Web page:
covers of the books It. Goes. So. Fast. and Practicing the Way, and the cover of the movie Rustin

February Favorites 2024

Here are nine of the books, movies, podcasts, and essays that helped me learn, think, and grow this past month…

1. Book: Practicing the Way by John Mark Comer.

I loved this exploration of what it looks like not so much to believe a set of propositions about Jesus as to follow the way of Jesus. It’s filled with insights into Jesus’ life and ministry as well as practical steps about how to live as a follower of the way.

2. Book: It. Goes. So. Fast. by Mary Louise Kelly.

For anyone with high school or college-aged kids, this is a great read about the years just before the empty nest.

3. Book: The Country of the Blind by Andrew Leland

Andrew Leland’s exploration of his own story of blindness as well as the broader social and historical context of blindness was both poignant and fascinating. I learned so much, and I appreciated the way he wrestled with the beauty and hardship of life with a disability.

4. Movie: Rustin

I’ve never even thought about the amount of organizing that needed to happen in order for the march on Washington to take place. Rustin tells that story with intimacy and depth through the experience of Bayard Rustin, the lead organizer. In addition to the details of the march, we learn about Rustin’s deep Quaker faith and his commitment to non-violent resistance and about his experience as a gay man in the 1950s and 60s. All of the stories are powerful, hard, and prompted me to ask questions about what I believe and how I am willing to put those beliefs into practice.

5. Podcast: Why is there so much poverty in America? (with Matthew Desmond)

I really appreciated this conversation about the idea of abolishing poverty in America. It brings to light both the desperation so many Americans experience as well as the possibilities of imagining a new way forward.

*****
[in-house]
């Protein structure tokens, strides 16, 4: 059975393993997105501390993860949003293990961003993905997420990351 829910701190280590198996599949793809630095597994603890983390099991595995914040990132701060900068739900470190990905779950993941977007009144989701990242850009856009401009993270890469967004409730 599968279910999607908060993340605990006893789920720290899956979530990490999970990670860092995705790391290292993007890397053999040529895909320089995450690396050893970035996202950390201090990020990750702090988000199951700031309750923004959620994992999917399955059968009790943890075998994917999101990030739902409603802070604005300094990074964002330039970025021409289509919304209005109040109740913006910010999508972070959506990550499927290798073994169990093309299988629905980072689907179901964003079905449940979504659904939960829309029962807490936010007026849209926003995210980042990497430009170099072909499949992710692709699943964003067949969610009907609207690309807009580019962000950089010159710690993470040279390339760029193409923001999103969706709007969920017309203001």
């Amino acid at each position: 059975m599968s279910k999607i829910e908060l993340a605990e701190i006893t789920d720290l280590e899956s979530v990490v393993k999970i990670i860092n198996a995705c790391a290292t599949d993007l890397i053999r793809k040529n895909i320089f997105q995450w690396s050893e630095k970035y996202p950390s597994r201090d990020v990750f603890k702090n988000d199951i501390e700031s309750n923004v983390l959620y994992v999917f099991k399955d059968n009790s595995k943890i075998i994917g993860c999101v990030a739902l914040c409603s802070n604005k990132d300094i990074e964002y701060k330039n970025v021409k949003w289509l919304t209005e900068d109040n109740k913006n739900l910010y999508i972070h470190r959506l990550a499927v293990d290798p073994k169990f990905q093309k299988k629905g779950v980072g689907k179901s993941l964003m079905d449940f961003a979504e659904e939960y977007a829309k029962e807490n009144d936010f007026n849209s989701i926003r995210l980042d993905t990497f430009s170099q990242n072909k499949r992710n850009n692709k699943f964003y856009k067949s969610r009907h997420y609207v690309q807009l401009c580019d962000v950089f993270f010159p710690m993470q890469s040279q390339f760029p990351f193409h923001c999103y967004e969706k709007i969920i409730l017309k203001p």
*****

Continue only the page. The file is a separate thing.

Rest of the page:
6. Mister Rogers, Countercultural Apologist

This is such a lovely profile of Fred Rogers with a reminder that gratitude, faith, and engaging with every other human as beloved has transformative power:

7. Scientists Find Genetic Signature of Down Syndrome in Ancient Bones

What does it mean that the bones of infants with Down syndrome from thousands of years ago were cared for and honored? We don’t know for sure, but this discovery reminded me that the way cultures have viewed Down syndrome (and disability) has varied from rejection to reverence throughout time. (more of my thoughts here)

8. How Common Is Intellectual Disability Among Adults?

Nearly 1% of all adults in America live with an intellectual disability. It’s a small percentage, but of the 258 million adults counted in the 2020 census, that amounts to 2.5 million adults with IDD in our nation.

9. Toxic Beauty Standards Can Be Passed Down

“Mothers are both victims and perpetrators of a culture that sells women the lie that we aren’t enough exactly as we are. And yet, if a mother’s insecurity can fuel her daughter’s own self-loathing, a mother’s radical self-love might just protect and even heal her daughter from a toxic culture.”

What if, as mothers, we believed our own belovedness and passed that belief along to our daughters? (more of my thoughts here)

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